Epilepsy

Epilepsy is characterized by disturbances of electrical activity in the brain, causing seizures (convulsions). Epilepsy affects about 1% of the population. Persons with epilepsy have permanent changes in brain tissue that may be a result of injury, infection, abnormal growths or metabolic disorders. Anti-seizure medication can control symptoms in most patients. In about one-third of patients, seizures are not fully controlled by medicine alone. Since seizures are unpredictable, frequently embarrassing, and prohibit driving, many people with epilepsy may withdraw from otherwise enjoyable activities. Surgery to remove epileptic brain areas may be helpful in some patients. Sometimes children with epilepsy are placed on special diets. In patients whose seizures are not controlled by medication, an implanted medical device may reduce seizures by providing mild electrical stimulation to the vagus nerve or deep structures within the brain.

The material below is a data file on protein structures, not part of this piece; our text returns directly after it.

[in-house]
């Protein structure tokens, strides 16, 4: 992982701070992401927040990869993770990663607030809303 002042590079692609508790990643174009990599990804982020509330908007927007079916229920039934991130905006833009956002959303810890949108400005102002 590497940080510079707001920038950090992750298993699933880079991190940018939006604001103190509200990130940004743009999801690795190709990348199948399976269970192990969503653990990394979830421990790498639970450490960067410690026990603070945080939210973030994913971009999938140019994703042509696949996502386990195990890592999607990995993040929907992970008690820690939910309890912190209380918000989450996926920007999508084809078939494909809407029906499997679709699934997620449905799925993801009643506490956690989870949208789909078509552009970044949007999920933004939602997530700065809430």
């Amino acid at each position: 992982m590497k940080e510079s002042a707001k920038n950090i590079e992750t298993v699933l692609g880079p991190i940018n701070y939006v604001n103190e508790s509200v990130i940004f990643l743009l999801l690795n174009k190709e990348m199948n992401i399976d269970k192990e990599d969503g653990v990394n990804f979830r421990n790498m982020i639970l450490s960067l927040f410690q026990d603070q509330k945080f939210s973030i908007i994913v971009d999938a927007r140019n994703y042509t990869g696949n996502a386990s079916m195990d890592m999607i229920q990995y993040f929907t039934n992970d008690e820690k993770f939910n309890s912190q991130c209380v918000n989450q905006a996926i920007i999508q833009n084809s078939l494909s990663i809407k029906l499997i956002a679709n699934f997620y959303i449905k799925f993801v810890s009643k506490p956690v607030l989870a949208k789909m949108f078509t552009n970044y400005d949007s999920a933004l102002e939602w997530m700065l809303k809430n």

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A deep brain stimulation system (DBS) delivers electrical impulses to specific brain areas to restore the balance of circuits that are disrupted, overcoming abnormal activity . . .

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Surgery is only one step in the process of undergoing deep brain stimulation therapy . . .

red diamond also see (text, images concerning closed-loop stimulation systems)

A closed-loop neuromodulation system only delivers stimulation . . .


Reviewed April 2, 2012
Jaimie M. Henderson, MD
Director-at-Large, International Neuromodulation Society, 2011 - 2014
Associate Professor of Neurosurgery, and, By Courtesy, of Neurology and Neurological Sciences; Robert and Ruth Halperin Faculty Scholar; Director, Stereotactic and Functional Neurosurgery; Co-Director, Neural Prosthetics Translational Laboratory; Stanford University School of Medicine, Stanford, California, USA

Last Updated on Tuesday, April 25, 2017 11:49 AM